Flaky, Itchy, Red Skin On My Feet! Could I Have Athlete's Foot?

Although it is winter out, you can still have flaking, itchy, red skin on your feet. This condition is more commonly known as Athlete's foot, or tinea pedis, and while this condition is more prevalent in the warm months, you can get Athlete's foot in the cold winter months. Athlete's foot is caused by a fungal infection. Our feet typically tend to get fungal infections because fungus breeds in dark, moist, warm environments and our shoes are a perfect place for it to grow. Fungus also loves to grow in places like swimming pools, showers, and locker rooms. In fact, athletes are so prone to Athlete's foot that was partly how it got its name! Athlete's foot is the most common fungal infection of the skin and can often go hand-in-hand with fungal toenails.

Besides the itchy, scaly, dry skin, Athlete's foot loves the feet of those who sweat a lot. This condition tends to occur on the bottoms of our feet and in between the toes. Those with acute problems may experience blisters or fissures. If the blisters break the fungus is likely to spread to other parts of the foot, as fungus is highly contagious. The burning and itching that goes with blisters may be relieved by draining the blisters or applying cool water compresses. Prolonged Athlete's foot infections may cause secondary bacterial infections.

Podiatrists diagnose Athlete's foot from a clinical examination. Doctors looking for a more definitive diagnosis may scrape the affected area and culture the fungus, which can take up to three weeks for it to grow. Culturing is not always the best method of determining if Athlete's foot is present as it can produce a false negative result because the scraping was not sufficient.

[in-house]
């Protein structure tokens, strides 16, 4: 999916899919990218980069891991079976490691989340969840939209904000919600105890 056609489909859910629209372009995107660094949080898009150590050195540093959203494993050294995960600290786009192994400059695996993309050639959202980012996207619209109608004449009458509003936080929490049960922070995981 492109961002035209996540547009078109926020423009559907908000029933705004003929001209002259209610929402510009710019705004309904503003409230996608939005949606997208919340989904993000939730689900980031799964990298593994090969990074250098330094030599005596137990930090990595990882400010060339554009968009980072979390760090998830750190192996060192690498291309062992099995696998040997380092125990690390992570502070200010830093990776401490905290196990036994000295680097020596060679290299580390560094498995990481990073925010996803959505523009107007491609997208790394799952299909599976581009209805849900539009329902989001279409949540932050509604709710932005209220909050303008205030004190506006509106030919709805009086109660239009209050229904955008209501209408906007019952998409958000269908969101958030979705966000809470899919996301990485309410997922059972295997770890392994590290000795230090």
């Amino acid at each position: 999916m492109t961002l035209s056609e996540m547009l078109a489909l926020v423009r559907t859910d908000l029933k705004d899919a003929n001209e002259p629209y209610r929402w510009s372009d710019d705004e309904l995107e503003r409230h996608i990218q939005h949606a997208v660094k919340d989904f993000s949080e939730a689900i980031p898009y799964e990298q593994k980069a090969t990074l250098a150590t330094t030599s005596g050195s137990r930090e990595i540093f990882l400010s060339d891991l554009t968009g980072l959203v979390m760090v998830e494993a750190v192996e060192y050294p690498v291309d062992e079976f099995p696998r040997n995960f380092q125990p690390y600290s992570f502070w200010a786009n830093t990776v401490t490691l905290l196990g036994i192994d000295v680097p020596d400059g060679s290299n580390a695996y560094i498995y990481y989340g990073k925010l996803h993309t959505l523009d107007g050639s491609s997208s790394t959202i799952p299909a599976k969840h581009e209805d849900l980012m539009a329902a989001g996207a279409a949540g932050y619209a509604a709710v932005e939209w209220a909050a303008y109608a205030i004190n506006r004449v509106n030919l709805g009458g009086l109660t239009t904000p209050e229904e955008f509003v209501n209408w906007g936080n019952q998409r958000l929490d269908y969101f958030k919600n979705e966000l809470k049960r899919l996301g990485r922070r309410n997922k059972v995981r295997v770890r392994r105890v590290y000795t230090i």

Your podiatrist will seek to control the fungal infection and prevent any secondary infection from occurring. Oral antibiotics will be prescribed, as well as soaking the feet in Epsom salts and warm water, and thoroughly drying the feet, especially between the toes. In the warmer months, wearing sandals to reduce moisture accumulation will be helpful. If you have feet that sweat a lot, you should change your socks often throughout the day. There are also antifungal powders, sprays, and/or creams that may be helpful in your particular case. Be sure to make an appointment with your local podiatrist to prevent Athelete's Foot from spreading and bacterial infections from occurring.

Dr. Tina Boucher is a podiatrist in Meriden CT and owns Central CT Foot Care Center. People with Athlete's foot should know that it is a treatable condition and can be done so conservatively. Visit her website at: http://www.centralctfootcare.com and her blog: http://www.centralctfootcare.blogspot.com

This article was published on 21 Jan 2011 and has been viewed 2049 times
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